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near Gelemiş, Antalya (Türkiye)
Patara, which was founded 5000 years ago, has maintained its importance throughout history. In the ancient times the city was a getaway to the Mediterranean Sea. The harbour, that was important for sea trade, was the main reason for the development of Patara. The settlement was formed around the harbour. Conquered by Alexander the Great after the Persian rule, Patara served as a naval base in the following years. Enjoying its heyday in the Roman Period, the city became one of the Episcopal centres of early Christianity. After this period the population of Patara decreased due to epidemic diseases and wars. However, the main reason for losing its importance is found in the fact that the city lost its harbour when Patara Bay was filled with sands carried by the Xanthos (today: Eşen river).
Nowadays Patara has a beautiful beach that stretches for more than 15 km. This beach is a nesting area for Marine turtles and therefore has regulated access in the summer season.
Before arriving at the parking where we start our hike we will pass the barrier of the entrance to the Patara Archaeological site. Here we will buy our entrance ticket for the museum (December 2019 Adults 24 TRY).
We leave our car close to the museum shop and start with a walk through the Archaeological site.
Close to the museum shop we find public toilets. The museum shop sells books but also water and bisquits and the likes.
First we pass the ancient theatre where we enter from above through a small tunnel. We then continue to the viewpoint. Here we will see the Kurşunlutepe cistern and the monumental tomb. From the view point we can oversee the ancient city of Patara and the beach with its impressive dunes. We than walk back and continue to the Bouleuterion. This is the parliament building where the elected representatives of the Lycian League met. The state of conservation of this building is impressive. A little bit further we arrive at main street (At present partially floaded with water). Both sides of the street are lined with Ionic order colonnades as wide a 6.00 m. The colonnade on the east consists of granite columns while the west side employs marble columns. From here on we arrive at the Medieval town. Nowadays only parts of the walls are still visible. We are now walking in the countryside along some lakes. After about a half kilometre we will reach the Patara lighthouse. Only the basement is left, so there is not much to see. We continue over forest roads to Gelemiş and pass the Horreum (Granary). This is an area with vegetation with bushes. There are many small trails and therefore it is not so easy to find our way, but if you just follow my gps track you will be OK. Getting closer to Gelemiş we pass olive groves. Just before Gelemiş we arrive on an asphalt road were we turn left. On this road there are a couple of hotels and pensions (In winter there is nobody to be seen....). After a little more than a kilometre we head left in the direction of the beach. This brings us to another viewpoint where we have a beautiful sight over the giant sand dunes and the sea. After the viewpoint we start our descent towards the sea.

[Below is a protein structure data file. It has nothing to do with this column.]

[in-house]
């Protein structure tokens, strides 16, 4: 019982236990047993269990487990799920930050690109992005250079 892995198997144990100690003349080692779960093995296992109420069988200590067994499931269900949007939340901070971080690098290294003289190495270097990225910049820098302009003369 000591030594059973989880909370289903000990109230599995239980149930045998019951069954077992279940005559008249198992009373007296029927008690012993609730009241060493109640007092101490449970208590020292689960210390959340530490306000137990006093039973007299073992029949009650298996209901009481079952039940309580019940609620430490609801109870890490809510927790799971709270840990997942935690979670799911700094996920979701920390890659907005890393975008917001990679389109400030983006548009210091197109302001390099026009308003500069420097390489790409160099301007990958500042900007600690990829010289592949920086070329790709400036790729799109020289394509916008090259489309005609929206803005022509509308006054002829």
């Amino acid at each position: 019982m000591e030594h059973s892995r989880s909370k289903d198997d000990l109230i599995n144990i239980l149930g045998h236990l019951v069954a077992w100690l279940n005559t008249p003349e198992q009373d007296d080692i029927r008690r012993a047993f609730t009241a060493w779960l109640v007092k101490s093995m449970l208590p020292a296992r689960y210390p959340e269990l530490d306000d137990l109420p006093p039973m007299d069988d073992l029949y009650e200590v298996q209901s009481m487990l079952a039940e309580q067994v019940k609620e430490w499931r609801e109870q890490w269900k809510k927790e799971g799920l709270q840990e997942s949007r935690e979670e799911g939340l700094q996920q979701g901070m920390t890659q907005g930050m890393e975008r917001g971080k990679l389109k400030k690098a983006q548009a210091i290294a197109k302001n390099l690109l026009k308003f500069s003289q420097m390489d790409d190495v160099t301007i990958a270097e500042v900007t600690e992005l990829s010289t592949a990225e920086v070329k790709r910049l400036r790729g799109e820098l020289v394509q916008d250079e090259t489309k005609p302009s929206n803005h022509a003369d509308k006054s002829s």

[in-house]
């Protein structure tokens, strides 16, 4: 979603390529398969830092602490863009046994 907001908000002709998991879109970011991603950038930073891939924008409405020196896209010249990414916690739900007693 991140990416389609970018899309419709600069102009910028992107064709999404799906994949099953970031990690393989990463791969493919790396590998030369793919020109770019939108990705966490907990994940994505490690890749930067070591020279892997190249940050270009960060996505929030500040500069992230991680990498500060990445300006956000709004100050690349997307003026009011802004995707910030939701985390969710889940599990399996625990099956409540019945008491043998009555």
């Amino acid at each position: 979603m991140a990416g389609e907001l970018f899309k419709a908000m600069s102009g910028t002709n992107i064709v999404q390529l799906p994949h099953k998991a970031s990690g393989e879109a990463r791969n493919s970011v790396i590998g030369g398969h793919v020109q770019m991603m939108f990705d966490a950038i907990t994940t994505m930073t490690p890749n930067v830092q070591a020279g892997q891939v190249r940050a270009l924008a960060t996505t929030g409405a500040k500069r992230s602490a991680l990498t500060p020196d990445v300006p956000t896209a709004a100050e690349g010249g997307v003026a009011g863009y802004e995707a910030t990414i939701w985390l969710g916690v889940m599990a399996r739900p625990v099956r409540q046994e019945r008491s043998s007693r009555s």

The beach is a nesting area for Marine turtles. Therefore there are restrictions for visiting the beach during the months of May until September. (No entry between 8 pm and 8 am and no sun bathing in the nesting zone - see pictures at waypoint beach).
We walk almost two kilometres along the beach until we reach a beach pavilion. Here we go inland. We follow the road back to the parking lot where we left our car.
Some additional information:
The route is designed in a counter clockwise direction. Inverting the direction does not seem like a great idea. You will have to climb the giant sand dunes. A lot better to go downhill there!!!
Time spent: total = 6 hour 13 minutes of which moving = 2 hour 36 minutes
The track is easy from a technical point of view. Navigation can be a bit of a challenge in the bush forest between ancient Patara and Gelemiş.
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The theatre was built on the northern slope of the Kurşunlutepe Hill, which was on the southern edge of the ancient city of Patare. The semi-circular kollon (audience seating portion), which is the major element of the theatre, has a diameter of 80 meters and is supported by towere-like massive walls on both ends. The cavea had an etimated seating capacity of 6000 spectators in 38 rows of seats.